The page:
Let there be no doubt that we are in full support of The Government of The Bahamas, as it seeks to lead the country through this additional crisis (coronavirus), that confronts Grand Bahamians and Abaconians, while we are yet grappling with the major issues caused by Hurricane Dorian, some six months ago.
This is indeed, a time for a great focus on perseverance, but for the people of Grand Bahama and Abaco, our challenge is compounded by the double-feature crisis. It’s for this reason, we call upon the government to make an effort to be more explicit, going forward. The National Emergency Act clearly enunciates the powers of the prime minister and his government.
It would be more preferable, however, if the dictates from the government are more precise, to give all and sundry, a clear idea of how to function. Our government, as have others throughout the world, is emphasizing the need for Bahamians to be on one accord during this “battle,” as PM Dr. Minnis put it during his House of Assembly presentation on Monday.
In the United States, that great nation of which we are in many instances, a mere extension of, restaurants have been closed, other operations have interrupted their schedules, and there is great urgency in dealing with the coronavirus, which had killed up to 150 as of our deadline and had nearly 10,000 reported cases.
We don’t know how to factor our situation best, because of our limitations.
It is appreciated that test kits are on order, however if the virus persists for months, The Bahamas will require many more than 5,000 test kits. Here in Grand Bahama, greater precaution must be taken regarding the indiscriminate travel, without screening. The countless domestic flights out of, and, into Grand Bahama, cater to thousands of travelers weekly. They are not screened.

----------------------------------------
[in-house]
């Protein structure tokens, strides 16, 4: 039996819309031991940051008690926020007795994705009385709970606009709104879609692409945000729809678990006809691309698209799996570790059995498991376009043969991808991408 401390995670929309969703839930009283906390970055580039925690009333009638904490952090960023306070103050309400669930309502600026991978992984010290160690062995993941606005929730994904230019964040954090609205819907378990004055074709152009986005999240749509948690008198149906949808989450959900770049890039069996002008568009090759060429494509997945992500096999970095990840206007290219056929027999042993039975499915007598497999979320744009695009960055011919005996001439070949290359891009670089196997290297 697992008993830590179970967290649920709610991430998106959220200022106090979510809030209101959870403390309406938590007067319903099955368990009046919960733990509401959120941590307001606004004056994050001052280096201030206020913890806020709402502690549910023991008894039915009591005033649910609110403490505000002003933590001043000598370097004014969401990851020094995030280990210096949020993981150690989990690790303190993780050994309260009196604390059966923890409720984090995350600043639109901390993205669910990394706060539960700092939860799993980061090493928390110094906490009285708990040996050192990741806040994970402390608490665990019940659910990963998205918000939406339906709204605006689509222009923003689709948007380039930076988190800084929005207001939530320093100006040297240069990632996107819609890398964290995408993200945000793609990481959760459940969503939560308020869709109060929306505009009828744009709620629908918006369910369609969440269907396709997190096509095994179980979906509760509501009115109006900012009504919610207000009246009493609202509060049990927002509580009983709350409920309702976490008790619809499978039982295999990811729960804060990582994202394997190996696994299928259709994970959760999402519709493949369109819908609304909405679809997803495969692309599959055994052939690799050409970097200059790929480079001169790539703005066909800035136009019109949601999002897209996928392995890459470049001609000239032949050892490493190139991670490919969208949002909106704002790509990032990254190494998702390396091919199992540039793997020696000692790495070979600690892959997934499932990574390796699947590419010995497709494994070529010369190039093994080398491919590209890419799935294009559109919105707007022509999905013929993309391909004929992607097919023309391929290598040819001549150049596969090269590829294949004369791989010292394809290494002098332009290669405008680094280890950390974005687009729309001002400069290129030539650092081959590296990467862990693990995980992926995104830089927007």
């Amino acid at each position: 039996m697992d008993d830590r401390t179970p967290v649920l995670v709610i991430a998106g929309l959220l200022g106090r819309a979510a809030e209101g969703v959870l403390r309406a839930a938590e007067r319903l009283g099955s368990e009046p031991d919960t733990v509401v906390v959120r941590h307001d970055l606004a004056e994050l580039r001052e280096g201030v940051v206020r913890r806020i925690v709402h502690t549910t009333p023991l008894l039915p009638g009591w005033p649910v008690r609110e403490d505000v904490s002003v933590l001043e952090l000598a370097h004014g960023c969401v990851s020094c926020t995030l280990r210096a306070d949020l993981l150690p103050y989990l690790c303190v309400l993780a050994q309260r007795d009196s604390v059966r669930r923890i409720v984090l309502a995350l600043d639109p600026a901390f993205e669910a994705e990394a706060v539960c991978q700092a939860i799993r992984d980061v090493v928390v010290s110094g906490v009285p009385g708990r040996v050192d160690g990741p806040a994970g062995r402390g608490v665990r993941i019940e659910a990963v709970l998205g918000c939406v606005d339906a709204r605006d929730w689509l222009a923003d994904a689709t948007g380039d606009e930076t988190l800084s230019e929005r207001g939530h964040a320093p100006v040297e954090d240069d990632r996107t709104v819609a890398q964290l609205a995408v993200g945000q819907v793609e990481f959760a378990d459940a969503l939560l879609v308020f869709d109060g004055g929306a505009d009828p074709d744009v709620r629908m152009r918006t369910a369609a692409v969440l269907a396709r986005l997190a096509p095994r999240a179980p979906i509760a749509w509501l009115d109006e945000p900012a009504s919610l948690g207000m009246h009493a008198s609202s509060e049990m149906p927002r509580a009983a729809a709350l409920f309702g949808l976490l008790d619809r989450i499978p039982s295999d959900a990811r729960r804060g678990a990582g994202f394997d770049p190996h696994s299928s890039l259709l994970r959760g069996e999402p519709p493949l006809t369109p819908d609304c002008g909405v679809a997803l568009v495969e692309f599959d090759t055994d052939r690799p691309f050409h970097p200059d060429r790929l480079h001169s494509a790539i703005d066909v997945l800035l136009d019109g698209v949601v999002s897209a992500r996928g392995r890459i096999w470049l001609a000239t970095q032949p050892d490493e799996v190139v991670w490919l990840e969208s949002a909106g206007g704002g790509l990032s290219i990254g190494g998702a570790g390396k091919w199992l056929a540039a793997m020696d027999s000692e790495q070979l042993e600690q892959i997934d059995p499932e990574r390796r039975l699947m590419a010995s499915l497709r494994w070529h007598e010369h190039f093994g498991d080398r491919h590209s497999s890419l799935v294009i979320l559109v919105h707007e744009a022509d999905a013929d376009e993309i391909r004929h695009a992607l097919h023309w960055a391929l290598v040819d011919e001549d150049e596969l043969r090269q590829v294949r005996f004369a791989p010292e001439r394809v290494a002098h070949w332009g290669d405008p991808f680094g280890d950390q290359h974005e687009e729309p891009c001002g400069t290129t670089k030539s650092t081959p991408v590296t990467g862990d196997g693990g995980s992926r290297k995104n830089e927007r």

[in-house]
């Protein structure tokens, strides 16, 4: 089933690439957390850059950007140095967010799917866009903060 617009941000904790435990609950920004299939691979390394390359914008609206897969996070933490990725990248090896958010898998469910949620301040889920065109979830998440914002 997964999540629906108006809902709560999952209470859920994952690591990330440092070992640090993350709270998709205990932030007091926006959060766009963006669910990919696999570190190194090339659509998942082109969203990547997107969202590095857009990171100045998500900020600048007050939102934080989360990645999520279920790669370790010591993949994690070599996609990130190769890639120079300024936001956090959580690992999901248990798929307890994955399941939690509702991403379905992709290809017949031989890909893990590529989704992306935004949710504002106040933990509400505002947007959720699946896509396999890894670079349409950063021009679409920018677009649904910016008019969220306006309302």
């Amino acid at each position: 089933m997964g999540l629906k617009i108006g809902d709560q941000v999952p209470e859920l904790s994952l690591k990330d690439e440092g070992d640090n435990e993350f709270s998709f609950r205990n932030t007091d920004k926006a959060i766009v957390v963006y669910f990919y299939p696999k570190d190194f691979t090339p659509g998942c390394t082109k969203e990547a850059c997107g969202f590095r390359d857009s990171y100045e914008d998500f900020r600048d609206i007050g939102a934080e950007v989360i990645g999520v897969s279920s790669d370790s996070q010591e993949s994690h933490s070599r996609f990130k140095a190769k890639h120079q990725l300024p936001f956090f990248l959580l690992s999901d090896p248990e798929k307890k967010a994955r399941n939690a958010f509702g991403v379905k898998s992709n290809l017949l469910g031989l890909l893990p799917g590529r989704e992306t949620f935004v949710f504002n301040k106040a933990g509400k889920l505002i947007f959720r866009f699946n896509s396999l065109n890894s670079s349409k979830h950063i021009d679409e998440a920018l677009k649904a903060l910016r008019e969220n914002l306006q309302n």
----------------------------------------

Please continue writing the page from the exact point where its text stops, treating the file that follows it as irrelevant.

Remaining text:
Accordingly, the situation can’t really be monitored properly.
We have no means, actually, to determine just who and how many have contracted coronavirus. This is not a good situation to be in. So, while, we do give our full support to the government, we urge the heightening of efforts to better monitor the scenario.
Grave problems could be just around the corner, if movement in and outside of the island remains indiscriminate, with no crosschecks for coronavirus. We are already facing an uphill struggle, as was noted by Minister of Tourism Dionisio D’Aguilar. He said: “The simple, yet inconceivable reality we all need to grasp, is that there will be no tourists. It’s fundamental that we as Bahamians understand both the short and the long-term impacts of COVID-19 will have on our tourism industry. Life as we knew it will be uprooted for the next 30, 60, 90 days.”
We agree with Minister D’Aguilar and thus hasten to point out to the government that there is indeed the need for greater precision in advising us, as to our options, in the effort to best negate the spreading of coronavirus.